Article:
With the underground expansion underway, Khanbogd herders are still struggling to access and understand the compensation they are being offered by Oyu Tolgoi as it relates to the mine’s open-pit phase. The absence of meaningful economic alternatives to herding combined with the irreparable damage to their land has forced herders into dependency, circumstances the Accountability Council describes as “desperate.”
The bigger picture: austerity and tax evasion
Oyu Tolgoi has been an important vehicle of neoliberal intervention and accelerated the privatization of Mongolian land and resources. Rio Tinto and Turquoise Hill claim that the mine is a “national treasure” that is “contributing to the prosperity of Mongolia.” However, until the country pays off the loan from Turquoise Hill that financed the government’s 34 per cent share in Oyu Tolgoi, Mongolia won’t see substantial profits from the mine.
Mongolia has been under strict austerity measures following a $5.5 billion bailout by the International Monetary Fund (IMF) in 2017. The IMF bailout pressures Mongolia to privatize public assets and enforce free-trade policies. The country remains saddled with an external debt of $29.37 billion.
The influence of the mining lobby has significantly shaped Mongolia’s economic and energy policies. Armando Torres, CEO of Oyu Tolgoi LLC, is a director at the Business Council of Mongolia, which has been instrumental in lobbying for corporate tax reforms favorable to the extractive industry, including new measures announced in June 2019, which took effect on the first day of 2020.
These new tax reforms include a significant drop in withholding tax rates, which mining companies are known to exploit. The Ottawa-based Intergovernmental Forum on Mining, Minerals, Metals and Sustainable Development describes this kind of taxation policy as an “added incentive for a company to load up the mine with debt, as well as charge above-market interest rates to reduce local taxes and shift profits overseas.”
In July 2019, Rio Tinto announced an unprecedented delay of 16-30 months, estimated to cost up to $1.9 billion, raising the mine’s total cost to $7.2 billion. Citing “stability risks” and more challenging ground conditions than expected, Rio Tinto estimates that this delay may require the relocation or removal of “critical underground infrastructure, such as the mid-access drive and the ore handling system.”
No doubt the new tax arrangements are also appealing for Rio Tinto and Turquoise Hill, as the mine’s owners have repeatedly been charged with tax evasion. In 2018, the Centre for Research on Multinational Corporations (SOMO) published a report documenting how Turquoise Hill Resources had set up a network of shell companies in global tax havens, including the Netherlands.
Ambiguity in Mongolian tax laws and the Canadian Revenue Authority’s approval of the shell companies has allowed for substantial corporate tax avoidance. In addition to a $130 million fine in 2015 (which Turquoise Hill settled for only $30 million), the Mongolian Tax Authority fined the Canadian company an additional $155 million for tax evasion in 2018.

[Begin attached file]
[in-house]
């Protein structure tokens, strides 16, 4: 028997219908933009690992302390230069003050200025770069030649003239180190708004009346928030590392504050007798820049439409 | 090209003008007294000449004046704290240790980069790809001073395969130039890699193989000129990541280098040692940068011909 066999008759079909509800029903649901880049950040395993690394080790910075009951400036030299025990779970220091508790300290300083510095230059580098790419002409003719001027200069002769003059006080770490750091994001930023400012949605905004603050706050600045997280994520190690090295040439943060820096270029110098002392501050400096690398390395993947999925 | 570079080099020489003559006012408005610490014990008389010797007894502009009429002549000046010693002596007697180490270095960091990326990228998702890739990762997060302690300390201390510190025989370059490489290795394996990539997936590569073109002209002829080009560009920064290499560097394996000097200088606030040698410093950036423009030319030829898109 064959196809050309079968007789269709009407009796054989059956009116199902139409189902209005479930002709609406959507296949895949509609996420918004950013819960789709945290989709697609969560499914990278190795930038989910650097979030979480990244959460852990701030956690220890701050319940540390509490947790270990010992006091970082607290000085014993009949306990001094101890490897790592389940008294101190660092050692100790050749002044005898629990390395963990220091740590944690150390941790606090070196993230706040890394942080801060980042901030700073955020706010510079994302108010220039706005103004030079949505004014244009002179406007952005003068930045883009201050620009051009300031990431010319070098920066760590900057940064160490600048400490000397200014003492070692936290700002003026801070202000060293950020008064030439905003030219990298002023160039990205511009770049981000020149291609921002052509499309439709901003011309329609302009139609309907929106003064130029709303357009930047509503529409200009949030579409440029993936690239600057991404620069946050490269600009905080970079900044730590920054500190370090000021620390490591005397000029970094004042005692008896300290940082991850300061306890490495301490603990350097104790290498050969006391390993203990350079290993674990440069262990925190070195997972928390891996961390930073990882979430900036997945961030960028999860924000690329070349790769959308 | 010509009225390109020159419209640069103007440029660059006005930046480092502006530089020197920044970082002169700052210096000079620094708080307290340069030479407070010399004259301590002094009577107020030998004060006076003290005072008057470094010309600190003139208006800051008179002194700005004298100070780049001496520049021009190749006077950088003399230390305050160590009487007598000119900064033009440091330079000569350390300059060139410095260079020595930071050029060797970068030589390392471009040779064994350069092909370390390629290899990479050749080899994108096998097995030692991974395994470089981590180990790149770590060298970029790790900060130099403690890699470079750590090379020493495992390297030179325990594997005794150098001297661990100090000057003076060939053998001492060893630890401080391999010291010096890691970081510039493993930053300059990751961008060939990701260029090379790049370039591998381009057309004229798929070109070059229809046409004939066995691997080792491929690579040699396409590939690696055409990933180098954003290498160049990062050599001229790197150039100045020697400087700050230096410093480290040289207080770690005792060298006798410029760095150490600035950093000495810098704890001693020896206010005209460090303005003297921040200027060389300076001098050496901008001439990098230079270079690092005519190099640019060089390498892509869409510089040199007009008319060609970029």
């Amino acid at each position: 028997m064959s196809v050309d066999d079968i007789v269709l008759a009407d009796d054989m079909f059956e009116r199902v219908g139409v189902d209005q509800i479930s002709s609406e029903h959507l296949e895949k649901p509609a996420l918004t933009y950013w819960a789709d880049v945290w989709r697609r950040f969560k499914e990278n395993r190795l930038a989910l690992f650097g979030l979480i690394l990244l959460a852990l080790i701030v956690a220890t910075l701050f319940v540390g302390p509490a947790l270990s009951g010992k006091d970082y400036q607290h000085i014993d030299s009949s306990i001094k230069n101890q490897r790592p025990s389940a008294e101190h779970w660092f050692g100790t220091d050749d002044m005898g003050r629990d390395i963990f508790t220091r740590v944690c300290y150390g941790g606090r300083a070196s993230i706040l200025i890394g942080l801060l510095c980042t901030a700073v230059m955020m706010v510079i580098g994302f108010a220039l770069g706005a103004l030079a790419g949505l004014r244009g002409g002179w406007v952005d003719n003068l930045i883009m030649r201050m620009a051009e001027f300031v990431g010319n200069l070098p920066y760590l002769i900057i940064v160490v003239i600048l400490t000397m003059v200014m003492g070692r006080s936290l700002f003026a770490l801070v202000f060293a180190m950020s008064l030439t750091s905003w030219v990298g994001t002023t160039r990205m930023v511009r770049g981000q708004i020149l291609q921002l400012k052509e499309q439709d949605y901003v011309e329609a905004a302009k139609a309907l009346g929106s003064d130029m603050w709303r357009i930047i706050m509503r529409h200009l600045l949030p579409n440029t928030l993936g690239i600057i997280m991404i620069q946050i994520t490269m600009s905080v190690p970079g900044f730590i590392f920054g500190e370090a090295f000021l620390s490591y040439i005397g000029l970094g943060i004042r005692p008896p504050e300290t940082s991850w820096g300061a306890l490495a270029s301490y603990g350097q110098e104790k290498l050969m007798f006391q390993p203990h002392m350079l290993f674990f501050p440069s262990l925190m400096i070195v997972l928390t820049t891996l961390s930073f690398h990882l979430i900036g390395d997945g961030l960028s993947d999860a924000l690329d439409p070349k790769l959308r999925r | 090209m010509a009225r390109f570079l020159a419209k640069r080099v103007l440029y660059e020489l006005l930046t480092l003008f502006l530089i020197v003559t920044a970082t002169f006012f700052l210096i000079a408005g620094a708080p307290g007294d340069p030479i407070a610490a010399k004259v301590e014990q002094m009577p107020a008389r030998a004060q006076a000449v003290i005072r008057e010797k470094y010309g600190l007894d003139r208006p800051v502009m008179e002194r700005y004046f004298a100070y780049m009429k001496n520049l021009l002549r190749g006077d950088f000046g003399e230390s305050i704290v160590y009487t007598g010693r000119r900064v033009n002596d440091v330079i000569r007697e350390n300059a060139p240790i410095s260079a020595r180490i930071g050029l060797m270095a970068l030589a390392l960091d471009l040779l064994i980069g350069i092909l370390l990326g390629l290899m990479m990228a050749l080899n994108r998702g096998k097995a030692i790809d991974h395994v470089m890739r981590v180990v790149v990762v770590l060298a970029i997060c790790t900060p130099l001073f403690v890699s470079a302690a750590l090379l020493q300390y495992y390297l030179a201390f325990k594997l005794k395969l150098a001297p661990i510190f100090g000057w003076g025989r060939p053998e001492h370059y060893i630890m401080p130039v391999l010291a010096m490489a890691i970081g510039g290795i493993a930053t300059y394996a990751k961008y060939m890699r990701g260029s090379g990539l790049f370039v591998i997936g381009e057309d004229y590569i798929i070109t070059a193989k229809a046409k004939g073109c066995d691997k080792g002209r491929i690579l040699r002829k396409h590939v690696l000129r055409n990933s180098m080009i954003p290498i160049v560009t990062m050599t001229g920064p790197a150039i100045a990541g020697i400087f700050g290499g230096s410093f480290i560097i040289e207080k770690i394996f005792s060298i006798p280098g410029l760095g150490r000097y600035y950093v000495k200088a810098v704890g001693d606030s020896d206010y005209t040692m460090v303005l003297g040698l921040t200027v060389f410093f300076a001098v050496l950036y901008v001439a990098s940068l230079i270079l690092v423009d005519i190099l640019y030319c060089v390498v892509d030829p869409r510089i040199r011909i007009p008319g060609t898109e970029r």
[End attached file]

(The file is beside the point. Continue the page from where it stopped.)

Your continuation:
The allegations published by SOMO also include an estimated $559 million in Canadian taxes that were effectively avoided when the company shifted profits through a Luxembourg-based shell company Movele.
Erdenebat Bataa, the head of the Economics Department at the National University of Mongolia, confirmed SOMO’s claims that there was “widespread evidence of transfer pricing and other tax evasion strategies.” Erdenebat has written extensively about the danger of the country’s excessive dependence on the extractive industries.
Referring to the unilateral negotiations between the mining companies and the Mongolian government, Erdenebat said he does not expect positive results from mining in Mongolia until “experts with personal and professional integrity” are involved in the negotiations. “…The World Bank’s country economists never bothered cooperating with indigenous economists, nor [did they reply] to many invitations to seminars and events at the Mongolian Economists’ Association and the National University of Mongolia,” wrote Erdenebat in an email interview.
Despite the glaring unfairness of the agreements, Mongolia’s government unanimously approved a resolution in December 2019 that confirmed the validity of all agreements related to Oyu Tolgoi dating back to 2009. Pressure from the IMF and World Bank together with lobbying on the part of the extractive sector, continue to act as barriers to Mongolia’s sovereignty over its own tax legislation and energy priorities, much less to allow the country to protect the traditional land rights of its people.
Lital Khaikin is an author and journalist based in Tiohtiá:ke (Montréal). She has published articles in Warscapes, Briarpatch, and the Media Co-op, appeared in literary publications like 3:AM Magazine, Berfrois, and Black Sun Lit’s “Vestiges” journal. She runs The Green Violin, a slow-burning samizdat-style literary press for the free distribution of literary paraphernalia.